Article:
After 3 hours, I watched, stunned, as the 4 children were play fighting over who was going to hold the neighbour’s hand to walk home and the two women walking arm in arm with each other like best friends. I had seen tears from all the adults present due to the emotion in the room. I had seen genuine reciprocal hugs between the neighbours and promises made to help each other more. I stood there at the window watching them walk home, thinking how utterly powerful that restorative meeting had been, and I felt a surge of pride in helping to make that possible. It was the best feeling I had had from my work in a very long time and I was hooked!

A few years later, the complainant retired happily to Jamaica. She sent me a thank you card before she left calling me her angel sent from God.

The feeling that my first conference gave me, will never fade, and the experience is something that keeps me passionate about what we do. Over the years, due to our successes, we continued to grow and 7 years later, I had a dedicated team of 7 police officers. With the financial support of both the West Midlands Police and our PCC, we had one of the largest multi-agency RJ Hubs in the UK. In 2018 the West Midlands RJ Service was awarded the RSQM. When we were told we had passed, I felt like we had finally, and rightfully, been recognised as a good RJ provider.

Our success cannot always be measured by numbers.

It is how the victims feel they have been treated, if they have got closure or peace, and also by using a more holistic approach around what we can do for the offender to help them. With this approach, we saw the reoffending rates reduce dramatically.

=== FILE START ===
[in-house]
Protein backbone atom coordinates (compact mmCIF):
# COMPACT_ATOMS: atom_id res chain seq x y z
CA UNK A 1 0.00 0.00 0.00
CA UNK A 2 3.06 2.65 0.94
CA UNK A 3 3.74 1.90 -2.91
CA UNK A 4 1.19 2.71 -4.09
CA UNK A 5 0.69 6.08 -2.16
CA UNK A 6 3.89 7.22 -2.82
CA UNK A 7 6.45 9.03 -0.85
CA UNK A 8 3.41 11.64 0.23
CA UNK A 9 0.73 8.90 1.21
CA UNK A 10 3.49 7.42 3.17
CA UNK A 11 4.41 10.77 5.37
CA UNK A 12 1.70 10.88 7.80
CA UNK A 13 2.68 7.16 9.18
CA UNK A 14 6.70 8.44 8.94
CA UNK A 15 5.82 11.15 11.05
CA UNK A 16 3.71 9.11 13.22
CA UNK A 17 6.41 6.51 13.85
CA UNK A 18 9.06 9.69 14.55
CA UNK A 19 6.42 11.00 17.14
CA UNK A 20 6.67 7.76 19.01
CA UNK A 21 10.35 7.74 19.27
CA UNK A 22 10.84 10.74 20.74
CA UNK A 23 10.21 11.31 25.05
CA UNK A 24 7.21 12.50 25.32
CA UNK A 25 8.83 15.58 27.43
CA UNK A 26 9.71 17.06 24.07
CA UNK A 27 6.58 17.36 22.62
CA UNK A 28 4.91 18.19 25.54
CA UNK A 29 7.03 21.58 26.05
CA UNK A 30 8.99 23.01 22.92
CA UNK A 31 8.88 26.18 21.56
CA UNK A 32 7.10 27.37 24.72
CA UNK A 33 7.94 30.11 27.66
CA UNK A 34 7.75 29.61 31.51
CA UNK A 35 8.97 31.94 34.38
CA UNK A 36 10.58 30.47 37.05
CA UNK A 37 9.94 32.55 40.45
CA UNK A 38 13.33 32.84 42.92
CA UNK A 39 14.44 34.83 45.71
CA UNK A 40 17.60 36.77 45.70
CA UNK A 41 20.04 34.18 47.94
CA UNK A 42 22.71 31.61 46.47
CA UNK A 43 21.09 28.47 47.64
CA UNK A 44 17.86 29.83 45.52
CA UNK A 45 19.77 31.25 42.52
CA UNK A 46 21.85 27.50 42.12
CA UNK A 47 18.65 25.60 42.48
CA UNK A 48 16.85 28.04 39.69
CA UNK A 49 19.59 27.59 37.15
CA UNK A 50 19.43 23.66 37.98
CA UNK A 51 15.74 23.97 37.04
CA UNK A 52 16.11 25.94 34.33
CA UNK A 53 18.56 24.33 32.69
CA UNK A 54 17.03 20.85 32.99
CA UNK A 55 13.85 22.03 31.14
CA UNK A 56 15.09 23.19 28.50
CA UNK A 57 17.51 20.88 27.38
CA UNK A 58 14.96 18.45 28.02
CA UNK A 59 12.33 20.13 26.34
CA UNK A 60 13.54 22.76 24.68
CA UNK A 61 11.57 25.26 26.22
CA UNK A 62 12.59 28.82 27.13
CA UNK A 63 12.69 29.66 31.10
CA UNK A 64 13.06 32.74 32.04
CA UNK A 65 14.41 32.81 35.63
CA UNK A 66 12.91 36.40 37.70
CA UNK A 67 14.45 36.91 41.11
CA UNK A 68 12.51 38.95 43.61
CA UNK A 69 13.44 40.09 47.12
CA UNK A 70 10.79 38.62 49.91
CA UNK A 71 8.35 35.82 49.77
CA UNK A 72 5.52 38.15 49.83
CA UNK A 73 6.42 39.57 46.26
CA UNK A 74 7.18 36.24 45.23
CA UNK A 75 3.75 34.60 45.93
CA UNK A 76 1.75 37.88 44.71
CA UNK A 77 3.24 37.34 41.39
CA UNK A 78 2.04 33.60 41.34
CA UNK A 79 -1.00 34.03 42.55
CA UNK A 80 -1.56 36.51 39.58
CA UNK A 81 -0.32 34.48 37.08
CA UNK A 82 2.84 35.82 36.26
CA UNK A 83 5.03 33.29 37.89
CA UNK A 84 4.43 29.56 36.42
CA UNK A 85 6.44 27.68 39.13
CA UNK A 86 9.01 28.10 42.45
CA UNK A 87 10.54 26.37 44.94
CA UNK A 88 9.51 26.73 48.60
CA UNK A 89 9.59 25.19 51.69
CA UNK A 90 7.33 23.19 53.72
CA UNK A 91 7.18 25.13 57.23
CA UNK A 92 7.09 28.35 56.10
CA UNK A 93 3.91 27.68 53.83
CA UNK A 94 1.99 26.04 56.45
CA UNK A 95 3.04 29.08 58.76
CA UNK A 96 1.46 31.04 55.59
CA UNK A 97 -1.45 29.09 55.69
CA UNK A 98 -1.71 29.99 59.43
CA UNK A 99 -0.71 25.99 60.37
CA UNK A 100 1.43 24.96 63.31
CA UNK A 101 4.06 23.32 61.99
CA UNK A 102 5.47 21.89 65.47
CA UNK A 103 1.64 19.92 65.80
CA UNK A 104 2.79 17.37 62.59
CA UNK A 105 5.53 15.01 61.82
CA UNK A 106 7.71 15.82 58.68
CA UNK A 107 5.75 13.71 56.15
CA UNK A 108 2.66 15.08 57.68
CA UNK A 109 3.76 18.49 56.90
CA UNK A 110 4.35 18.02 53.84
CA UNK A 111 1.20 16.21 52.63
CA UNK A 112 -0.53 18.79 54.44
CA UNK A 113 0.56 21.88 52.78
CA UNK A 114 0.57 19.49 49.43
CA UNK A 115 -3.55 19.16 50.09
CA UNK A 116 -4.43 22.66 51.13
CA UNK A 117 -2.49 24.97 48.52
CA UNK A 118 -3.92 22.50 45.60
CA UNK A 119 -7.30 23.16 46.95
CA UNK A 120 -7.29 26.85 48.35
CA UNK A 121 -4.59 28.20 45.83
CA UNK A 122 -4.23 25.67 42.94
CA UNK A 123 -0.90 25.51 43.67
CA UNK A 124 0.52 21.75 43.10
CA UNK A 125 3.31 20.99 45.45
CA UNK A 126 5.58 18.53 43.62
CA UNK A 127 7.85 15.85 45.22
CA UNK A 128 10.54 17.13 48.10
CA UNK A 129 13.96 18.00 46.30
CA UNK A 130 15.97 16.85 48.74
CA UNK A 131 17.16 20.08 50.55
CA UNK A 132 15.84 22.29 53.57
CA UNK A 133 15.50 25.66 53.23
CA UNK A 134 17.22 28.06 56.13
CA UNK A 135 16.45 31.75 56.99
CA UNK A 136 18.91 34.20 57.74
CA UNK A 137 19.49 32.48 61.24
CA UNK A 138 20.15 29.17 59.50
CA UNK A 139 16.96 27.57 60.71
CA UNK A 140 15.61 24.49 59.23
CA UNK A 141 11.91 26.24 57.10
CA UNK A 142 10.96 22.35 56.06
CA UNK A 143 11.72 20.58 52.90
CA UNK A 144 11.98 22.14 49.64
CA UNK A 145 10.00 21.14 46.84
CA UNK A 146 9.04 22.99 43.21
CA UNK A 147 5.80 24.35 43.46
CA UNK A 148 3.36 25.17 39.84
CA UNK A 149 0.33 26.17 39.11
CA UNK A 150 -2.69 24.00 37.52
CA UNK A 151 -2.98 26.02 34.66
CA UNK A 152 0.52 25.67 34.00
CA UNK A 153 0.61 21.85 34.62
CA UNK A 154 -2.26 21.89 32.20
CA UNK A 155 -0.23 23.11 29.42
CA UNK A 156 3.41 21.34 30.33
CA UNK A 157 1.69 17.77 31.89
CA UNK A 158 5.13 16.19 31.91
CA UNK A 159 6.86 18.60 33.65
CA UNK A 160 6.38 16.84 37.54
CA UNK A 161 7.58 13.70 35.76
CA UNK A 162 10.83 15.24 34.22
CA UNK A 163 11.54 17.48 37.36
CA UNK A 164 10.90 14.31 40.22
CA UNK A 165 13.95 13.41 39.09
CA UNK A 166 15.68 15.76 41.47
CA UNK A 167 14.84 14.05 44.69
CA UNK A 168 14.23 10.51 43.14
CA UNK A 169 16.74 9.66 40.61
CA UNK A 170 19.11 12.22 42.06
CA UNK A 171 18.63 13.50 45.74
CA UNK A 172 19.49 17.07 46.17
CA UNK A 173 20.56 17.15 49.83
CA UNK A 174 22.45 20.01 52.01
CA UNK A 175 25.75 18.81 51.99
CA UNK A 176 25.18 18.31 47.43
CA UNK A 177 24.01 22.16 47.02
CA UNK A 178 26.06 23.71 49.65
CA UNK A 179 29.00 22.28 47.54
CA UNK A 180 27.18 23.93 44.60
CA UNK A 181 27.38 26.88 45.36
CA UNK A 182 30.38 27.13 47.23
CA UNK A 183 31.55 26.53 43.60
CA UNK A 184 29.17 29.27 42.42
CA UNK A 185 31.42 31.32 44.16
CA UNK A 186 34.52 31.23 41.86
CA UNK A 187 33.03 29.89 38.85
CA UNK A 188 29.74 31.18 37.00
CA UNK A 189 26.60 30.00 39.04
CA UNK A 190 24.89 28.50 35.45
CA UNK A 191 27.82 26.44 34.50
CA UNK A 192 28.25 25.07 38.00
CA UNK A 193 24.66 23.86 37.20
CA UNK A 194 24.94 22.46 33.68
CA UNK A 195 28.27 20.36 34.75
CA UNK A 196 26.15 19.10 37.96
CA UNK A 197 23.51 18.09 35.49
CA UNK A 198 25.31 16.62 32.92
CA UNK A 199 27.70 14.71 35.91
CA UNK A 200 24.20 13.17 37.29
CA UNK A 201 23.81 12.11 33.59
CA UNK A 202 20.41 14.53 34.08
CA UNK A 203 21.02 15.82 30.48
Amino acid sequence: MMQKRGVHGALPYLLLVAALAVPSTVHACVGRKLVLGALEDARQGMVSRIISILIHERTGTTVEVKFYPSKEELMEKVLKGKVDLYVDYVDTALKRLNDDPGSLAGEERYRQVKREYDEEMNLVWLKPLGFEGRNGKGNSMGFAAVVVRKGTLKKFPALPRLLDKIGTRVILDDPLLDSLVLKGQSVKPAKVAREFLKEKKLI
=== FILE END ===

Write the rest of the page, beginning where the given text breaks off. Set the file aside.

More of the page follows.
The below figures will give you an idea of just what we achieved in the last 5 years and shows what can be achieved when partnerships work:

• Over 2,500 referrals.

• More than 1,000 restorative processes conducted, over 500 of these cases were direct face-to-face conferences.

• No further calls for service occur in 87.5% of ASB cases since going through a conference.

• For hate crimes, only 6.25% of offenders went on to reoffend after participating in a RJ process, compared to 43.75% of offenders following criminal justice process.

• We had a rate of 98% victim and offender satisfaction.

Since that first restorative justice conference, I have not wanted to do anything else. I do remember that evening and my mind wandering back to policing and thinking how much more we can use this approach. Restorative Justice has since been my absolute passion ever since, and after achieving that success for West Midlands Police, I am constantly finding new ways in which to use restorative practice within policing and now the wider public. I cannot wait to help more people understand the power of what Restorative Justice can bring.

I may have left policing but I’m not ready to leave the RJ world just yet!